Year of Publication


Document Type





Plant Physiology

First Advisor

Sharyn E. Perry

Second Advisor

Joseph Chappell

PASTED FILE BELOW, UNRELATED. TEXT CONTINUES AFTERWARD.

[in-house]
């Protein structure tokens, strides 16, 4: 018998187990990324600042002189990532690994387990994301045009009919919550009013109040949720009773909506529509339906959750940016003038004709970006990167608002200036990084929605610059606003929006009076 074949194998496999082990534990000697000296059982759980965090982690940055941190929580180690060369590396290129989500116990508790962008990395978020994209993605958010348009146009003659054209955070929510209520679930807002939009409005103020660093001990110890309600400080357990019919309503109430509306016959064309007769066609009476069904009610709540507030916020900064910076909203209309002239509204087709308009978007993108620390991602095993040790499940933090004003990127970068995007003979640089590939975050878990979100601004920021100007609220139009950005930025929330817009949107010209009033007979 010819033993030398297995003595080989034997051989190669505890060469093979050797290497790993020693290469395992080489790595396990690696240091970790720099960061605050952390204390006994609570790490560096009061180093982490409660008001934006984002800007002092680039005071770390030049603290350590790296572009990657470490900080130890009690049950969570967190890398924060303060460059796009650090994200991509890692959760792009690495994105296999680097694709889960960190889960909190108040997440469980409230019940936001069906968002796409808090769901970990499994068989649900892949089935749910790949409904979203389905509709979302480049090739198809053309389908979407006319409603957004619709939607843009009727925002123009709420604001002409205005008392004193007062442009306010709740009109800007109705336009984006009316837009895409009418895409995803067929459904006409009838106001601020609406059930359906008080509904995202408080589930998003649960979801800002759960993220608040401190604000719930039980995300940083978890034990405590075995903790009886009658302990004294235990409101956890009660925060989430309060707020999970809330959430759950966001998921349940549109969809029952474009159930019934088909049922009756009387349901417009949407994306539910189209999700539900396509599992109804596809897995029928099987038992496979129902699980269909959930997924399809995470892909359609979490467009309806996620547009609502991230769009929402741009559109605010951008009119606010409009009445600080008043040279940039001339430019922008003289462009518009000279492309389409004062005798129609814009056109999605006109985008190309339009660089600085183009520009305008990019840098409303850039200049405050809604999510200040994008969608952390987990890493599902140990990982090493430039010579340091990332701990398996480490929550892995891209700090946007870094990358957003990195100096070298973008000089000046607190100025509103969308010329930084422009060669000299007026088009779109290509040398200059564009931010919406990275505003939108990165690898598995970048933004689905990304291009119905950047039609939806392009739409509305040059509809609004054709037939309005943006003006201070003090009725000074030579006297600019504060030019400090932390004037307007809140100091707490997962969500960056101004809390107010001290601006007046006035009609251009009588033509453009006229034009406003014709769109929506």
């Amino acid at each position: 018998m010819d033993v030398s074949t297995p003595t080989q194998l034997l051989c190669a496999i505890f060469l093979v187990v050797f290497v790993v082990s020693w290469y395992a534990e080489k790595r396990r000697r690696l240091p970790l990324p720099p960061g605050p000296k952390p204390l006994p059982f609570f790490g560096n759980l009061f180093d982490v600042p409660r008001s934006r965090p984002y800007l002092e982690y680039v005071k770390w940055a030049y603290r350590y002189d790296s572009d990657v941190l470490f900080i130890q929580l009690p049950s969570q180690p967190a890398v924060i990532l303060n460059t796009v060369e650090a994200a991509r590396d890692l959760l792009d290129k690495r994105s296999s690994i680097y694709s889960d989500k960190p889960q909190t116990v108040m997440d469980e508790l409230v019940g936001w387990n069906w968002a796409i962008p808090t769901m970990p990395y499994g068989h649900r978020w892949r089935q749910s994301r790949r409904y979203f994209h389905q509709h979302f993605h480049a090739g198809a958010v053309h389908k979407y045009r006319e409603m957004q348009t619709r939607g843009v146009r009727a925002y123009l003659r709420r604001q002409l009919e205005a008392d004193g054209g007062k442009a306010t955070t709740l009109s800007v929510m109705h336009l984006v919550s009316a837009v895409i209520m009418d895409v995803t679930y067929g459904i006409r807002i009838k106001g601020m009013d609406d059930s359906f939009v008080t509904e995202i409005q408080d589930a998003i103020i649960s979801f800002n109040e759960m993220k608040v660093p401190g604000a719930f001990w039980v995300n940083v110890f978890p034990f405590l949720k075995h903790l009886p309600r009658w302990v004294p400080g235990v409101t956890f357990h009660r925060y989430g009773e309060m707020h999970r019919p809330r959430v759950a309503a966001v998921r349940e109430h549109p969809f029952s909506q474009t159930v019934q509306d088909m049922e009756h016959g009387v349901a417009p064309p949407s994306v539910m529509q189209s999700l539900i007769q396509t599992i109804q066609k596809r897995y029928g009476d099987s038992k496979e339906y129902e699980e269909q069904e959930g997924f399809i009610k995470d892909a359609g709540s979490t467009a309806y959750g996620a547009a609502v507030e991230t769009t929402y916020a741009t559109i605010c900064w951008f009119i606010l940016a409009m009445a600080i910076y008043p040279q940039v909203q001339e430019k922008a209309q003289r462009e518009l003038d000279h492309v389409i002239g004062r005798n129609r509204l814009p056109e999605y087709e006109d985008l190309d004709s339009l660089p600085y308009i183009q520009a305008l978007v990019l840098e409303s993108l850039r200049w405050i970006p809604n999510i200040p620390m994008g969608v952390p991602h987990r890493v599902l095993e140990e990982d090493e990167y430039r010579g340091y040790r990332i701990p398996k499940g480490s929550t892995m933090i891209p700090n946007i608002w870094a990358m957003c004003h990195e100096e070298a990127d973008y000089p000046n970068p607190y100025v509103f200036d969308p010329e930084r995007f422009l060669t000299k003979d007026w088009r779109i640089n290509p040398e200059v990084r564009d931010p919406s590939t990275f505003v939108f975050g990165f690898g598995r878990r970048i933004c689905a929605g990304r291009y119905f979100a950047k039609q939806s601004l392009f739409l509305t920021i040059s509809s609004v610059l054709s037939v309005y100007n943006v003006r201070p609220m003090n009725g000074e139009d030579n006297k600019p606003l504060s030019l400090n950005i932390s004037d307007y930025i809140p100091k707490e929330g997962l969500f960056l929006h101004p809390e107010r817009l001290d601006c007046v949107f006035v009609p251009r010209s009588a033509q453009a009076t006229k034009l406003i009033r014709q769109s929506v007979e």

Plant embryogenesis is an intriguing developmental process that is controlled by many genes. AGAMOUS Like 15 (AGL15) is a MADS-domain transcriptional regulator that accumulates preferentially during this stage. However, at the onset of this work it was unknown which genes are regulated by AGL15 or how AGL15 is regulated. This dissertation is part of the ongoing effort to understand the biological roles of AGL15. To decipher how AGL15 functions during plant development, a chromatin immunoprecipitation (ChIP) approach was adapted to obtain DNA fragments that are directly bound by AGL15 in vivo. Putative AGL15 targets were isolated, and binding and regulation was confirmed for one such target gene, ABF3. In addition, microarray experiments were performed to globally assess genes that are differentially expressed between wild type and agl15 young seeds. Among them, a gene, At5g23405, encoding an HMGB domain protein was identified and its response to AGL15 was confirmed. Preliminary results suggest that the loss-of-function of At5g23405 might have an effect on somatic embryogenesis, consistent with AGL15 repression of the expression of this gene. Lastly, to address the question about how the regulator is regulated, the cis elements controlling the expression of AGL15 must be identified. Deletion analysis of the AGL15 promoter indicated the presence of putative positive and negative cis elements contributing to the expression of AGL15. Further analysis suggested that AGL15 regulates the expression of its own gene and this regulation may partially be explained by the direct binding of the protein to the AGL15 promoter. The data presented in this dissertation demonstrate that ChIP can be used to identify previously unsuspected targets of AGL15. Based on ChIP, a ChIP-chip technique is being developed in the lab to allow a more global analysis of in vivo binding sites. The identification of target genes and cis elements in AGL15 promoter is a step towards characterization of the biological roles of AGL15.